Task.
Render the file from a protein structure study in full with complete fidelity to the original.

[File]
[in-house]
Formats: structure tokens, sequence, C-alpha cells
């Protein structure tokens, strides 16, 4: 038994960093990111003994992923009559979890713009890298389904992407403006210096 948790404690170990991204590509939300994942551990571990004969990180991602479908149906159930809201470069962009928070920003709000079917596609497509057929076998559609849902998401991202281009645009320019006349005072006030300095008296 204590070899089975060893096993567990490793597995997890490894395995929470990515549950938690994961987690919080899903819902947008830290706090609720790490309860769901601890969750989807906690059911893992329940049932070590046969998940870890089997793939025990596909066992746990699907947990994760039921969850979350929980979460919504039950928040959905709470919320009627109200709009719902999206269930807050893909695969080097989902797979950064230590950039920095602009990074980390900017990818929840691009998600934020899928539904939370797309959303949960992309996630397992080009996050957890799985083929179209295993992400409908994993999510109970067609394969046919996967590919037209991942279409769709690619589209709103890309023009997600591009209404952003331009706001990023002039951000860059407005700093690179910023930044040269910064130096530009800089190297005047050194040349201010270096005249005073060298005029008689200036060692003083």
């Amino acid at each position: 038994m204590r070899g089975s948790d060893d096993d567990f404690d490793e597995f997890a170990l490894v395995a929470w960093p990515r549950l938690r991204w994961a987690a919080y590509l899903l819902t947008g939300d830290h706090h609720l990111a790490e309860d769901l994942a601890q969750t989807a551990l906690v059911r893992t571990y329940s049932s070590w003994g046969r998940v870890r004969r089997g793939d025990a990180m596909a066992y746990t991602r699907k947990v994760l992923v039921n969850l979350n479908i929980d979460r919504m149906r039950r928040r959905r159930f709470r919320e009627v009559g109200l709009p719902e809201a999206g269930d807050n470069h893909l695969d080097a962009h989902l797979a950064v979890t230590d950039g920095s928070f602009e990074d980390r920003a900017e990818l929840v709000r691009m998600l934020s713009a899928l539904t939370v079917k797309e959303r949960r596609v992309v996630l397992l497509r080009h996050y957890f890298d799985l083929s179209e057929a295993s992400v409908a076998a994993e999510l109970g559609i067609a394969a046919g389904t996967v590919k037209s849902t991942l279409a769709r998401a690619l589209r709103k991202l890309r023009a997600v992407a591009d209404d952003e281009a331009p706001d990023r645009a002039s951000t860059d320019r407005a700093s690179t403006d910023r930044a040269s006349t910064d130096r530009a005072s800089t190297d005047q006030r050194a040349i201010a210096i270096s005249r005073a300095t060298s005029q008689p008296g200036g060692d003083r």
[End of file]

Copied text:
[in-house]
Formats: structure tokens, sequence, C-alpha cells
């Protein structure tokens, strides 16, 4: 038994960093990111003994992923009559979890713009890298389904992407403006210096 948790404690170990991204590509939300994942551990571990004969990180991602479908149906159930809201470069962009928070920003709000079917596609497509057929076998559609849902998401991202281009645009320019006349005072006030300095008296 204590070899089975060893096993567990490793597995997890490894395995929470990515549950938690994961987690919080899903819902947008830290706090609720790490309860769901601890969750989807906690059911893992329940049932070590046969998940870890089997793939025990596909066992746990699907947990994760039921969850979350929980979460919504039950928040959905709470919320009627109200709009719902999206269930807050893909695969080097989902797979950064230590950039920095602009990074980390900017990818929840691009998600934020899928539904939370797309959303949960992309996630397992080009996050957890799985083929179209295993992400409908994993999510109970067609394969046919996967590919037209991942279409769709690619589209709103890309023009997600591009209404952003331009706001990023002039951000860059407005700093690179910023930044040269910064130096530009800089190297005047050194040349201010270096005249005073060298005029008689200036060692003083």
């Amino acid at each position: 038994m204590r070899g089975s948790d060893d096993d567990f404690d490793e597995f997890a170990l490894v395995a929470w960093p990515r549950l938690r991204w994961a987690a919080y590509l899903l819902t947008g939300d830290h706090h609720l990111a790490e309860d769901l994942a601890q969750t989807a551990l906690v059911r893992t571990y329940s049932s070590w003994g046969r998940v870890r004969r089997g793939d025990a990180m596909a066992y746990t991602r699907k947990v994760l992923v039921n969850l979350n479908i929980d979460r919504m149906r039950r928040r959905r159930f709470r919320e009627v009559g109200l709009p719902e809201a999206g269930d807050n470069h893909l695969d080097a962009h989902l797979a950064v979890t230590d950039g920095s928070f602009e990074d980390r920003a900017e990818l929840v709000r691009m998600l934020s713009a899928l539904t939370v079917k797309e959303r949960r596609v992309v996630l397992l497509r080009h996050y957890f890298d799985l083929s179209e057929a295993s992400v409908a076998a994993e999510l109970g559609i067609a394969a046919g389904t996967v590919k037209s849902t991942l279409a769709r998401a690619l589209r709103k991202l890309r023009a997600v992407a591009d209404d952003e281009a331009p706001d990023r645009a002039s951000t860059d320019r407005a700093s690179t403006d910023r930044a040269s006349t910064d130096r530009a005072s800089t190297d005047q006030r050194a040349i201010a210096i270096s005249r005073a300095t060298s005029q008689p008296g200036g060692d003083r």